Weight of Barbaro's injury won't crash racing industry

The Kickoff

May 24, 2006|By PETER SCHMUCK

It has been four days since Barbaro broke down in the first furlong of the Preakness, and the conspiracy theorists are still coming out of the woodwork.

The horse wasn't sound to begin with. The horse hurt himself breaking through the gate before the race. Someone was seen behind a grassy knoll at Old Hilltop.

If you don't like conspiracy theories, how about a doomsday scenario?

Barbaro's injury might be the end of horse racing as we know it. The sport is in such staggering decline that this horrible moment in thoroughbred racing history just might push the industry over the precipice ... perhaps even onto the Outdoor Life Network.

Forgive me in advance for saying this, but we're talking about a horse here. It's a nice horse that captured the imagination of both hardcore and casual racing fans. It was a horse who won the Kentucky Derby in a romp and had never been beaten. But it was still a horse working in an industry where breakdowns like that happen all the time and are usually dealt with quickly and dispassionately. If you don't know what that means, consider yourself a very casual race fan.

I'm sure I'm going to get some angry letters from the good-hearted people who adopted Barbaro after the Derby and feel like they've lost a member of the family. I'll probably get some from the PETA (People for the Ethical Treatment of Animals) folks, who believe that any sport involving animals is exploitive and cruel, and most certainly see Barbaro's injury as the proof the American public needs to wise up and stop treating animals like, well, animals.

Let's dispense with that notion right now. Barbaro was bred to compete. If not for the thoroughbred industry, he never would have existed. So divest yourself of the silly notion that he would have been galloping free in Montana if not for this terrible industry.

Racehorses are born to run, and if everything falls right, they lead a fairly pampered existence and end up wandering the meadows of some idyllic farm between stud sessions. You should be so lucky.

The racing industry, on the other hand, has been struggling to attract a significant fan base for years, and the crippling of a dynamic star like Barbaro certainly was a damaging blow to the Triple Crown series. But let's try not to get carried away with the gloom and doom that will supposedly befall horse racing in the aftermath of the near-tragic Preakness.

If anything, the national outpouring of affection and sympathy for Barbaro is an indication that horse racing might be rooted deeper in the American consciousness than anyone imagined. It requires quite a stretch run of the imagination to see the whole industry collapsing under the weight of the heavy hearts inside most true horse racing fans.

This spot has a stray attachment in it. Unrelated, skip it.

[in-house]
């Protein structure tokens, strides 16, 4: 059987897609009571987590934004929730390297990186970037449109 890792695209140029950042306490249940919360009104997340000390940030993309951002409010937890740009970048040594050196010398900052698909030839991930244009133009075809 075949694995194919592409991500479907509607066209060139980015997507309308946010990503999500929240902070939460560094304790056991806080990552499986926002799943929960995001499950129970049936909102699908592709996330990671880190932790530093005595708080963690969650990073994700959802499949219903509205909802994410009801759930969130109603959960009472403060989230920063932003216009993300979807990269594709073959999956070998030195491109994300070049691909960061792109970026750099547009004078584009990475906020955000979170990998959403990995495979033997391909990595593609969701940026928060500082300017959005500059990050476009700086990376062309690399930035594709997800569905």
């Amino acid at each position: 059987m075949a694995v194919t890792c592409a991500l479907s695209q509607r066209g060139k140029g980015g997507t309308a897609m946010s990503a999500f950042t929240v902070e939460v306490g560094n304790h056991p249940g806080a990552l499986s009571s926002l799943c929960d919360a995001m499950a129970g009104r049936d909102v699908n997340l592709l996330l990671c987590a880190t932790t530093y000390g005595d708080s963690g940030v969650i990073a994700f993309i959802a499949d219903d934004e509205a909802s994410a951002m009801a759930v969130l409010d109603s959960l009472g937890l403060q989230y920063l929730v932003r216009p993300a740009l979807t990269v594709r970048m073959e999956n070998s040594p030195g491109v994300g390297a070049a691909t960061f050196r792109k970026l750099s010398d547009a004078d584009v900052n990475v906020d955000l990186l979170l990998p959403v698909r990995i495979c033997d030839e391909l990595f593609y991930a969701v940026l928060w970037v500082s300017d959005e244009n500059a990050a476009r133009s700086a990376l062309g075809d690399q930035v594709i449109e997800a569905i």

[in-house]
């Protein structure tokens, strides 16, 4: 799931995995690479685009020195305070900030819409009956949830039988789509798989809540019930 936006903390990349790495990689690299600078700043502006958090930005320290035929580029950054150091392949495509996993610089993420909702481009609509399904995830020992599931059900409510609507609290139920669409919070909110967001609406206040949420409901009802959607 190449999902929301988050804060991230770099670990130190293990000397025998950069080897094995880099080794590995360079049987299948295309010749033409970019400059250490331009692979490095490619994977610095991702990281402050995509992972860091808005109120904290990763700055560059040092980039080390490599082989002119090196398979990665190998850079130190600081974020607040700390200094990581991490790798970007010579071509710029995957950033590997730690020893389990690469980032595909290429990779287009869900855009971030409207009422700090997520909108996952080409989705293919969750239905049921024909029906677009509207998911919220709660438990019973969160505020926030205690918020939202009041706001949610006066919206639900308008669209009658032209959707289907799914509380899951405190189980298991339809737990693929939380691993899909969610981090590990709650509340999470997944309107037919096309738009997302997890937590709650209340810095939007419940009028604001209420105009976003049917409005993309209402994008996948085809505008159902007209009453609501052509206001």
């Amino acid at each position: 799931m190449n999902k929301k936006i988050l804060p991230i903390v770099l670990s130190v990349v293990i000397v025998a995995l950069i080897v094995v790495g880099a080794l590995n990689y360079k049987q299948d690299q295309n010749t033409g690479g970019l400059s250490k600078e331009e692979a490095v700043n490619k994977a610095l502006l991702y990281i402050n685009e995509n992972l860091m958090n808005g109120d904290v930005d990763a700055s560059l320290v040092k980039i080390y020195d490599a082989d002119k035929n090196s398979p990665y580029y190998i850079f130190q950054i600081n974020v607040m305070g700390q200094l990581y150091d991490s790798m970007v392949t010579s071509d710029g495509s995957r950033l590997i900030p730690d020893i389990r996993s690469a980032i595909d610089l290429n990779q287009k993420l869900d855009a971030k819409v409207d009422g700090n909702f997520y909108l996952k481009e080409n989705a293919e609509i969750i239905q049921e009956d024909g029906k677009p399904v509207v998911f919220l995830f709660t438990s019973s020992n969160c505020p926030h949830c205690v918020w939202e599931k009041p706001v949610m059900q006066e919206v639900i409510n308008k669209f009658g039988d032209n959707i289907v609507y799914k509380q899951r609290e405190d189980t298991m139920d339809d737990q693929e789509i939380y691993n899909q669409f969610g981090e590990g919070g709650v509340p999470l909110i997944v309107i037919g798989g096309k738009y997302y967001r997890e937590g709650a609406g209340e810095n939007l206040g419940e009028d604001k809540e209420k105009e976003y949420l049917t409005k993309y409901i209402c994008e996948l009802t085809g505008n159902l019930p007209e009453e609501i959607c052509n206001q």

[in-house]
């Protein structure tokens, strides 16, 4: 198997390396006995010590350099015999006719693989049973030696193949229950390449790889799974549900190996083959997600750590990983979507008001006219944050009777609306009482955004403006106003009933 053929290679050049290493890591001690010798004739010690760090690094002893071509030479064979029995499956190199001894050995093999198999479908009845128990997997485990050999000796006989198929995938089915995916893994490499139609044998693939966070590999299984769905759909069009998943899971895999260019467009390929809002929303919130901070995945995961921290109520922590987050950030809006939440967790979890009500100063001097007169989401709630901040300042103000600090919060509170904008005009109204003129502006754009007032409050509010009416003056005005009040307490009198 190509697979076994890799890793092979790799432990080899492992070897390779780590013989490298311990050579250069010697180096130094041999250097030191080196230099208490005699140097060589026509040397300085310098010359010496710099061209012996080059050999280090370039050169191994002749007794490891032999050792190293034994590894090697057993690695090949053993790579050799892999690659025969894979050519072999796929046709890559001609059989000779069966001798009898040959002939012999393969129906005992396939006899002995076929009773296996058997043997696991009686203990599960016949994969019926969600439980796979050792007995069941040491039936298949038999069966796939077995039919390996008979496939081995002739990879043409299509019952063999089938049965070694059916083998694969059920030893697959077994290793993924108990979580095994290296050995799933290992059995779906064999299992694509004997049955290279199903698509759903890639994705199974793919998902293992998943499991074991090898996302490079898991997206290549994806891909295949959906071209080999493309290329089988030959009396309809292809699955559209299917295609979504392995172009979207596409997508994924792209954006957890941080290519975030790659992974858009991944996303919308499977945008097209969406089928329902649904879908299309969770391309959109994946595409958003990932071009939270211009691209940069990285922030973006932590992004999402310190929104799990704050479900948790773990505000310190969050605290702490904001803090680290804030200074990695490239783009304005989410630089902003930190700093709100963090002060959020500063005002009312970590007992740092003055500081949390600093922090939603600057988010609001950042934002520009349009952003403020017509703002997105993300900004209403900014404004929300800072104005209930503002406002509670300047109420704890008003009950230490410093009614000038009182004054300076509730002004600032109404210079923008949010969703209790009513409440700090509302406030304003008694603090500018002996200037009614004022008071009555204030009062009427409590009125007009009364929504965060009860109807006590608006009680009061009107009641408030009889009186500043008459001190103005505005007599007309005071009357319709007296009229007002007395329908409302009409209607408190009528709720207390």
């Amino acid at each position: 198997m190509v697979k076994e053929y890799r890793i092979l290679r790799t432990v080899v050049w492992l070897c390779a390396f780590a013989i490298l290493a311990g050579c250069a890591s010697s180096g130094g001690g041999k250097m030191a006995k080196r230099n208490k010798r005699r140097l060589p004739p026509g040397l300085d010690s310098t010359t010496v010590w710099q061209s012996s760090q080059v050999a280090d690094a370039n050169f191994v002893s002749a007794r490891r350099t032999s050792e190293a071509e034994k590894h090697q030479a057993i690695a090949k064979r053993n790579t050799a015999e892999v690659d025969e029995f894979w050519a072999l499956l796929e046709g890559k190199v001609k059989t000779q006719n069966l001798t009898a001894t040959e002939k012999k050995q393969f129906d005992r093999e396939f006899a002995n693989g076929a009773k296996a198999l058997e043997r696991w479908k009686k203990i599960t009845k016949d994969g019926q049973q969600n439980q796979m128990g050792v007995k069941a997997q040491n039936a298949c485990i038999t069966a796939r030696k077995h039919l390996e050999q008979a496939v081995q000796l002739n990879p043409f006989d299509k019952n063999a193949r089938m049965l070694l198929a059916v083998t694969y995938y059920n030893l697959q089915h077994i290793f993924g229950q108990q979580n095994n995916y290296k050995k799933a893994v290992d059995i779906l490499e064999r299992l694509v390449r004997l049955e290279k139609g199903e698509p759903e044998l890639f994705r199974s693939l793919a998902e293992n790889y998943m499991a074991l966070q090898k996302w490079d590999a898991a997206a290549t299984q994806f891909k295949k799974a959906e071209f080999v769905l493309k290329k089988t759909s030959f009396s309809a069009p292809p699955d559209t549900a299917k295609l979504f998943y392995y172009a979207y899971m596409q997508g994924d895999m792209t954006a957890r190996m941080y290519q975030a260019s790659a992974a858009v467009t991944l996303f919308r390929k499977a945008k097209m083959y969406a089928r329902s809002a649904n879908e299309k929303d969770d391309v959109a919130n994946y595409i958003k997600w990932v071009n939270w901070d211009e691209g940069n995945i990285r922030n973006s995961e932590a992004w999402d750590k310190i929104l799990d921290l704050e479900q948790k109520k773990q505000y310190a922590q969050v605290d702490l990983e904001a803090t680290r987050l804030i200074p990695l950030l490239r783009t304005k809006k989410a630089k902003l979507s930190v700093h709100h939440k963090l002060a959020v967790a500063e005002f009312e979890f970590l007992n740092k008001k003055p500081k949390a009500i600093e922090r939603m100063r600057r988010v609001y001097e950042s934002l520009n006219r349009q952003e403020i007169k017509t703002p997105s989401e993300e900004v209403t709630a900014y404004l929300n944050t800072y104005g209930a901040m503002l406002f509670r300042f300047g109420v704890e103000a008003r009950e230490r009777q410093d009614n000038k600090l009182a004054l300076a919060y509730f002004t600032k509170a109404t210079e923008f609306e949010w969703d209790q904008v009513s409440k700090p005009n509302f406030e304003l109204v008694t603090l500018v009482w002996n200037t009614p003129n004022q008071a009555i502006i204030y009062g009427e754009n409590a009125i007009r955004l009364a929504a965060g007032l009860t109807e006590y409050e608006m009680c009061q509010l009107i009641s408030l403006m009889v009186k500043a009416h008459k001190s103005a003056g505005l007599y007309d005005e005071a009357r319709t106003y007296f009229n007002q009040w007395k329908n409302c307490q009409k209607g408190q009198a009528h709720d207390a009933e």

This also might be difficult to comprehend, but for the past four days, the sport has exhibited a couple of things that are not generally associated with horse racing anymore - personal relevance and true drama. That might sound cynical, but Barbaro has become the protagonist in a dramatic plot line that has created a true emotional attachment between the horse and the American public.

Considering that Barbaro was not widely known before Edgar Prado guided it to that resounding victory in the Kentucky Derby, that's saying quite a lot about the potential of horse racing to at least maintain its current place in the hierarchy of American spectator sports. It will never be what it was in the 1930s, when the match race between Seabiscuit and War Admiral lifted the spirits of a Depression-racked country, but it would be a big mistake to write horse racing's epitaph just yet.

The frightening turn of events at Pimlico on Saturday might confirm the jaundiced view of the industry held by a segment of society, but in a 24/7 SportsCenter world where the next big story is always just around the corner, the notion that Barbaro's injury will do any sustained damage to the image of horse racing seems far-fetched.

Perhaps it would have been more problematic if Prado had not quickly sensed Barbaro's distress and minimized the damage to the fractured leg. Perhaps we could have that conversation if the horse had been euthanized on the track instead of getting the best veterinary attention his caring owners could buy.

Yes, we're talking about a horse here, but the only conspiracy was the concerted effort of all the people who have worked together the past four days to give him the chance at a better fate than a lot of horses that had fallen before him.

peter.schmuck@baltsun.com

"The Peter Schmuck Show" airs on WBAL (1090 AM) at noon on Saturdays.

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